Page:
Don't make fortune out of poor: RBI guv Rajan to micro lenders | business | Hindustan Times
Today in New Delhi, India
Feb 28, 2017-Tuesday
New Delhi
  • Humidity
  • Wind

Don't make fortune out of poor: RBI guv Rajan to micro lenders

business Updated: Nov 16, 2014 15:12 IST
Raghuram Rajan

Asking micro-lenders to look at only a "reasonable profit" to sustain their business while serving borrowers at the bottom of pyramid, RBI governor Raghuram Rajan has said that one should not think of making a fortune while serving poorest of the poor.

The comments come in sharp contrast to management guru late CK Prahalad's views in his book 'The Fortune at the Bottom of the Pyramid'. The concept of the fortune at the bottom of the pyramid originally appeared in an article by Prahalad and Stuart L Hart in business journal 'Strategy+Business' in 2004.

That was followed by a book with the same title that discussed new business models targeted at providing goods and services to the poorest. Microsoft founder Bill Gates, a philanthropist who has seen so far spent millions annually to help the poor, has described the book as something that offers an intriguing blueprint for how to fight poverty with profitability.

Rajan, himself is a renowned economist, said during a recent micro finance event, "I think Prahalad did a disservice by saying that there is a fortune at the bottom of the pyramid.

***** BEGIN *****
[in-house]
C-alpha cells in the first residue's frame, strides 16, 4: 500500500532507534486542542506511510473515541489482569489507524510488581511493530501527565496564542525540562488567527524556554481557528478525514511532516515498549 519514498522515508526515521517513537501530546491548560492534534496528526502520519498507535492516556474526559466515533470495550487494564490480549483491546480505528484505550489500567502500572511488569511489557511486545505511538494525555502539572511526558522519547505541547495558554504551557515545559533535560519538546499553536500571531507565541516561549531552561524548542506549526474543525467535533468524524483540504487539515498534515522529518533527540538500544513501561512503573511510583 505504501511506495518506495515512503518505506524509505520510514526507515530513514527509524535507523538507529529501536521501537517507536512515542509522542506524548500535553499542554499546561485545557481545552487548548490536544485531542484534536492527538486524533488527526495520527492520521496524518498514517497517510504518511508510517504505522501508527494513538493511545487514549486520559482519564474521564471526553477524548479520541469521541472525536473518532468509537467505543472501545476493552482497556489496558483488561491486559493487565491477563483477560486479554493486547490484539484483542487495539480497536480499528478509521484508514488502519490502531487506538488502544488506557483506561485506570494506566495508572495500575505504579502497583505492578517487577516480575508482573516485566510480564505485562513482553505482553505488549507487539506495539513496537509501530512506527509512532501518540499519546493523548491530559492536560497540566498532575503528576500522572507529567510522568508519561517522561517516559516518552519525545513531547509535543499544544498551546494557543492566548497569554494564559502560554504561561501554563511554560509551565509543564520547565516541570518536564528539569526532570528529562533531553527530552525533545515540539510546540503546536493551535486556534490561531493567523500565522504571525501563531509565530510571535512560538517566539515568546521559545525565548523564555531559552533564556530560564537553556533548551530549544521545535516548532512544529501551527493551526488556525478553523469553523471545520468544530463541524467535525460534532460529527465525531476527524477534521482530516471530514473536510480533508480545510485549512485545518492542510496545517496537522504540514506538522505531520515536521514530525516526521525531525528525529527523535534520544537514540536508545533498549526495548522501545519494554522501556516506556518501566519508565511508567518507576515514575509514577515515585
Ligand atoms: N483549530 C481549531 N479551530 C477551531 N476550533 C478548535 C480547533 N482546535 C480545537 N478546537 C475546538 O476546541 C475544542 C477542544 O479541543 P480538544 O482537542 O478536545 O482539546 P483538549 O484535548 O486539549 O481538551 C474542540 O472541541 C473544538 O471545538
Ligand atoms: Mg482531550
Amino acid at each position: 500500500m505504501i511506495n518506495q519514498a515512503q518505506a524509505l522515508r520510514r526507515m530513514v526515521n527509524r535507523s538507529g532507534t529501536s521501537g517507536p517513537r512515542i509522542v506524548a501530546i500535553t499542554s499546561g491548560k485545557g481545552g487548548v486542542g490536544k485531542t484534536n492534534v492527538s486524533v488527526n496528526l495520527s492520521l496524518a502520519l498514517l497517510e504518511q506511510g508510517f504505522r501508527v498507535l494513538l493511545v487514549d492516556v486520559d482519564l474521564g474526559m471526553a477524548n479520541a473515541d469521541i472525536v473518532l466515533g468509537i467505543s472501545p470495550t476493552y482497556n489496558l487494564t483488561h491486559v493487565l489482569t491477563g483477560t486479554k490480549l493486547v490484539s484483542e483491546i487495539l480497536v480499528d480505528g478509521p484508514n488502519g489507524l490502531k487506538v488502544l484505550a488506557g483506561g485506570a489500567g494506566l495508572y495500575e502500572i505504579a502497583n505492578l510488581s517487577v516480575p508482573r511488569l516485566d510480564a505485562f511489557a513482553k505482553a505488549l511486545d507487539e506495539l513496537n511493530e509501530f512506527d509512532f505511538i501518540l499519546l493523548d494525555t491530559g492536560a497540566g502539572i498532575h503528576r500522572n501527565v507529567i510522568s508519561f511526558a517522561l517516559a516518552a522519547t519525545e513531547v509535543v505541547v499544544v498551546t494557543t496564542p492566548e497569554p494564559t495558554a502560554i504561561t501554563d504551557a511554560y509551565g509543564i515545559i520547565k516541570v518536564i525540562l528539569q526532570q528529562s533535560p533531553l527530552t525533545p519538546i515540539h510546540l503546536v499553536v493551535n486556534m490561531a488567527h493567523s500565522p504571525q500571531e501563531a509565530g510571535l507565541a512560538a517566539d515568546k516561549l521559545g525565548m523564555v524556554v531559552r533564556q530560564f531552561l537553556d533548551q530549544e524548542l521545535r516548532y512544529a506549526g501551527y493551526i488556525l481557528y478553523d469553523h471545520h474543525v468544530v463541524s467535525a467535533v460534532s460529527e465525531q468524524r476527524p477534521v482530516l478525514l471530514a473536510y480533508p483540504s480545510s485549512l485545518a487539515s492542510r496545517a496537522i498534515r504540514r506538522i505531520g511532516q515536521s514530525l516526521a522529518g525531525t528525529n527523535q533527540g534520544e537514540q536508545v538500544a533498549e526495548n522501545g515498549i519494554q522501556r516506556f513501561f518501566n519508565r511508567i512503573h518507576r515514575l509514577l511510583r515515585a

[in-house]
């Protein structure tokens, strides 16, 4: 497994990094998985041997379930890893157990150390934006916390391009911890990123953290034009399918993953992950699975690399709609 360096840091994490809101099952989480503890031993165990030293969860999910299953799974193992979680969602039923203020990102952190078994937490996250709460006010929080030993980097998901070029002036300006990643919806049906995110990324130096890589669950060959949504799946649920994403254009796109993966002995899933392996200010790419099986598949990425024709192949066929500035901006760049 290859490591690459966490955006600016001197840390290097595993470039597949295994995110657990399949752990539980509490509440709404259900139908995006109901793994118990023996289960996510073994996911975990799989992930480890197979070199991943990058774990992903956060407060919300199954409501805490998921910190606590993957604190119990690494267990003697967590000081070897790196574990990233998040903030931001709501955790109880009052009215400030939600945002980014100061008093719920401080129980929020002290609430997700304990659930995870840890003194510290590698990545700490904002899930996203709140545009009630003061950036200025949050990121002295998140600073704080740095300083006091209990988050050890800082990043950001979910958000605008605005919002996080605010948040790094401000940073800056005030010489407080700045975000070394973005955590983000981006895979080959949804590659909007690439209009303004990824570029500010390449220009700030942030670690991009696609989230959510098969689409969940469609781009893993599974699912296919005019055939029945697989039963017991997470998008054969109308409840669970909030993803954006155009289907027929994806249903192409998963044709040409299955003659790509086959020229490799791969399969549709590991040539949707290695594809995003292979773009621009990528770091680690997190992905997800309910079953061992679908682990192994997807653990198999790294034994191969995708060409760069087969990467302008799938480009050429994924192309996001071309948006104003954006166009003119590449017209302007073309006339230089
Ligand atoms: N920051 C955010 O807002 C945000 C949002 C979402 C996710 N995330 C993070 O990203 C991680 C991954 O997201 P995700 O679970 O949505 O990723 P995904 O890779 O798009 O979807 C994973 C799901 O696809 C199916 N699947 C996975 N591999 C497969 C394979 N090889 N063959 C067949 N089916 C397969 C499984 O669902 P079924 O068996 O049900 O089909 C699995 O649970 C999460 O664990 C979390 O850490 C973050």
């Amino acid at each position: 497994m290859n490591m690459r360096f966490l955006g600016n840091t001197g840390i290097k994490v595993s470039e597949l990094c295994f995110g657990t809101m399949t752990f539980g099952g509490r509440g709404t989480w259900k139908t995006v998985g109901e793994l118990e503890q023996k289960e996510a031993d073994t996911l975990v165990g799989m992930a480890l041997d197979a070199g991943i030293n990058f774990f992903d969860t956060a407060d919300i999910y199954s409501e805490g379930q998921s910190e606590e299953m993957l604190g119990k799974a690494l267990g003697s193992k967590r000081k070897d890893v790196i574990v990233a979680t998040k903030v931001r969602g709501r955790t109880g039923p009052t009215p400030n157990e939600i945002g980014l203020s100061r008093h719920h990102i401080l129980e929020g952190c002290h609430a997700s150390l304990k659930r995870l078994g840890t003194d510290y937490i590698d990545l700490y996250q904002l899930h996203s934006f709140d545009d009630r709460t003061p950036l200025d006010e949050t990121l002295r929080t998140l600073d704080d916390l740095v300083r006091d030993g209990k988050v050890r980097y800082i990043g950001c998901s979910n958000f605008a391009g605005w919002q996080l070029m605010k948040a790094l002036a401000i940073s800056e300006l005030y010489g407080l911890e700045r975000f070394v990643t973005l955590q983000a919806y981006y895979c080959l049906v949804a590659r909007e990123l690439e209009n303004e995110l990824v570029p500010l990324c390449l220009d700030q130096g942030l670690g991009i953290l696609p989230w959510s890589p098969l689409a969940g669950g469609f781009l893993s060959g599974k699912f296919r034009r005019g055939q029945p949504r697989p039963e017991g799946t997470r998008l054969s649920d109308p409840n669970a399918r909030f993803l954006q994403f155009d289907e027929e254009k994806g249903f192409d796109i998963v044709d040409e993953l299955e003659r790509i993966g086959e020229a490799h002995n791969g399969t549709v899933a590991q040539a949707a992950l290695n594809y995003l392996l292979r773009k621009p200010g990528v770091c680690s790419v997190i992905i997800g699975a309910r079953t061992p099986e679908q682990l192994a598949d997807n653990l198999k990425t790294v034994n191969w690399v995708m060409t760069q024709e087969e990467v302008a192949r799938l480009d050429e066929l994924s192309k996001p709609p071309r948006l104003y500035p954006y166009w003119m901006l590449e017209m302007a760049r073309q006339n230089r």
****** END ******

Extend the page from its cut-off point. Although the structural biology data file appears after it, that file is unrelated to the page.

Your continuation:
"My sense is that you cannot, in good conscience, make a fortune at the bottom of the pyramid. Make reasonable profits, but if you start making a fortune, it does start raising societal anxiety about how the fortune is being made".

Following the advice of Prahalad, many companies across the world and especially consumer goods, auto and telecom marketers in the country, have begun to tap the underserved markets and made a big market out of them, Rajan said.

He added however that reasonable profit must be there at the bottom of the pyramid as the business has to be self-sustaining. "If business is not self-sustaining, then entities will make a pretence of doing the business, but they are not really going to get engaged until there are profits," Rajan noted.